For the first time in state history, every registered voter in California will receive a mail in ballot to participate in the upcoming presidential election. State officials hope the absentee ballots will help increase safety during the coronavirus pandemic, but election officials and security experts tell the NBC Bay Area Investigative Unit that some counties may not be prepared to handle hundreds of thousands of ballots without millions more in equipment and staffing.
In May, Gov. Gavin Newsom issued an executive order requiring all 58 counties to send a ballot to every voter. Some counties already hold elections through the mail, but for counties that still use traditional precincts, the added costs could create a significant financial burden.
In Contra Costa County, Clerk-Recorder Debi Cooper is in charge of making sure all of the county’s 660,000 registered voters receive a ballot on time.
“We’re preparing for the worst case [scenario] right now,” Cooper told NBC Bay Area. “We realize that there's going to be more ballots . . . that we have to process and it's going to take longer [to count the ballots].
Unlike electronic voting machines, ballots must be opened, sorted, and verified before tallied. This process can add days and even weeks to the counting process before a winner is named.
Around 75% of Contra Costa County residents currently vote by mail, which Cooper says should make it easier for the county to manage the additional load. Still, Cooper estimates it will cost $1.8 million more for the county to allow everyone to vote in person or through the mail.
“We're determining the staffing needs, we're trying to locate poll workers, which of course is a challenge right now.” Cooper said.
California Secretary of State Alex Padilla estimates it will cost at least $129 million statewide to conduct this year’s presidential election because of the coronvirus.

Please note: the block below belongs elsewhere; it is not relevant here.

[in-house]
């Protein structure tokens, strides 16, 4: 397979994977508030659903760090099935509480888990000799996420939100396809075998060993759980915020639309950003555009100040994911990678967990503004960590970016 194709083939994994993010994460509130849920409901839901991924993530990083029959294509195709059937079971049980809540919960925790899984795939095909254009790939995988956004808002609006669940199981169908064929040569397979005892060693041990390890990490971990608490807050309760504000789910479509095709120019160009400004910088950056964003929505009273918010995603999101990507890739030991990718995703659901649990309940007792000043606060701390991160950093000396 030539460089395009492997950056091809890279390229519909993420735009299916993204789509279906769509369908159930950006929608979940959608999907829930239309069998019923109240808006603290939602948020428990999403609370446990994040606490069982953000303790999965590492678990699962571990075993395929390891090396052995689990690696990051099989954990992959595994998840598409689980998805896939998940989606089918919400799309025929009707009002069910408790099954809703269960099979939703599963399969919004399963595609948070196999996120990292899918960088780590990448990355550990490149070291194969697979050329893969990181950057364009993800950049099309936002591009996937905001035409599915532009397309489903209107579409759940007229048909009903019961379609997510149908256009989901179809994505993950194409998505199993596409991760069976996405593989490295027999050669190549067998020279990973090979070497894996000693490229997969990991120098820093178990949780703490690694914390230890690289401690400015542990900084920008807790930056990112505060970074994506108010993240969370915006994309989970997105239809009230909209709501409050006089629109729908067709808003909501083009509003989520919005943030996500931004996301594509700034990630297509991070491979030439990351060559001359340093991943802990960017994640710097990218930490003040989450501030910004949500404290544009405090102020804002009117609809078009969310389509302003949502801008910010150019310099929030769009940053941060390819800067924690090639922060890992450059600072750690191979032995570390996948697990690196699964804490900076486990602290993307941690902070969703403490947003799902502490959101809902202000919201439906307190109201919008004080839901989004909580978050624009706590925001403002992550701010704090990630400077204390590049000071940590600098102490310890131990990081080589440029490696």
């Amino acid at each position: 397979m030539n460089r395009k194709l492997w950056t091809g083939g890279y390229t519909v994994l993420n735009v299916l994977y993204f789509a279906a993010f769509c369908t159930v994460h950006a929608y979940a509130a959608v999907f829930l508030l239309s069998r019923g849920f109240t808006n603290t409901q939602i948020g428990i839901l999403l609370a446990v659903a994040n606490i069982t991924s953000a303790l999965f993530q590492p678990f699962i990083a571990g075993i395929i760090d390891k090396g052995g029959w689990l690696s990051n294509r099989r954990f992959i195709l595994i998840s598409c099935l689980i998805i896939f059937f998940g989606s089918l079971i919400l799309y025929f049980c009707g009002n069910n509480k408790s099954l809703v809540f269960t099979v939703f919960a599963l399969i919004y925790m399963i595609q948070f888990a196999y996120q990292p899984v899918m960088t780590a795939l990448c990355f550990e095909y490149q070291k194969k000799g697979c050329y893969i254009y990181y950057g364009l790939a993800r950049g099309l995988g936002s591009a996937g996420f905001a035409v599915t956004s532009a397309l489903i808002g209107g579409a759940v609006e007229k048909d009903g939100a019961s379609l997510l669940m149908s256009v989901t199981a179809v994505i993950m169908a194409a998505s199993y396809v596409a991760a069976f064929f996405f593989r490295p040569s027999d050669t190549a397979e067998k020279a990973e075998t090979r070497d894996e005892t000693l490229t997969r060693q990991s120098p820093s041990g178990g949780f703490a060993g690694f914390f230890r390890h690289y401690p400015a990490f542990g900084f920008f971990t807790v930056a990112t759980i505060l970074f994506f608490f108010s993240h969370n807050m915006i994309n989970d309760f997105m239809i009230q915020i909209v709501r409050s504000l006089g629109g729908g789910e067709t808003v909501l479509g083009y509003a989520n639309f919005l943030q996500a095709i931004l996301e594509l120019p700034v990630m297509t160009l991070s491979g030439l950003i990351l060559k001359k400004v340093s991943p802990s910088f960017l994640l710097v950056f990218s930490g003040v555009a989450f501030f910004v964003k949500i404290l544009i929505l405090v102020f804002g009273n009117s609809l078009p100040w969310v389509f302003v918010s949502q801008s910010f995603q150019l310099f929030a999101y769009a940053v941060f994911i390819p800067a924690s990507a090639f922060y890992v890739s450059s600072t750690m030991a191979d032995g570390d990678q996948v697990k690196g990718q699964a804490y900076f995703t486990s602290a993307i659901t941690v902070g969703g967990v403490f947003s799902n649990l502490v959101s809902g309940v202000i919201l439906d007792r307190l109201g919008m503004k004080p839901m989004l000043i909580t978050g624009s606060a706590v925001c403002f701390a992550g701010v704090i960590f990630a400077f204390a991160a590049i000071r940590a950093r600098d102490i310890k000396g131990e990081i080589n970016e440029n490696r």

Even the 14 counties that already mail ballots to every voter under the Voter’s Choice Act will face additional costs. In San Mateo, election officials say they’ve spent $145,000 on COVID-19 related expenses including face shields, sanitary wipes, security guards to enforce social distancing requirements at vote centers, and plexiglass to separate workers.
“It's going to be a lesson for each and every county,” Secretary Padilla said. “We have the baseline infrastructure and capacity established in each county, [however] we do need to ramp up. Whether it's additional sorting equipment, maybe it's additional staffing, and frankly, voter education is going to be a key component here.”
John Sebes is the chief technology officer and co-founder of the OSET Institute, a Silicon Valley non-profit behind the national “Trust the Vote” project. Sebes fears that the hiring surge of new election workers could cause problems come election night.
“I think you're going to have a significant risk of, if not human error, at least human confusion, because you’re trying to staff up beyond, your normal capacity,” Sebes said.
Stanford law professor Nate Persily similarly warns the impact of COVID-19 makes other threats like cyber security, foreign influence, and misinformation all the more severe.
“The problem is that the electoral environment is one that's particularly nerve wracking these days and characterized by partisan polarization, so there's very little room for error,” Persily said. “There are going to be lines at polling places. There's going to be concerns about social distancing. There will be disinformation about the adequacy of these polling places or the fairness of the vote count. So we're going to be in for a rough ride.”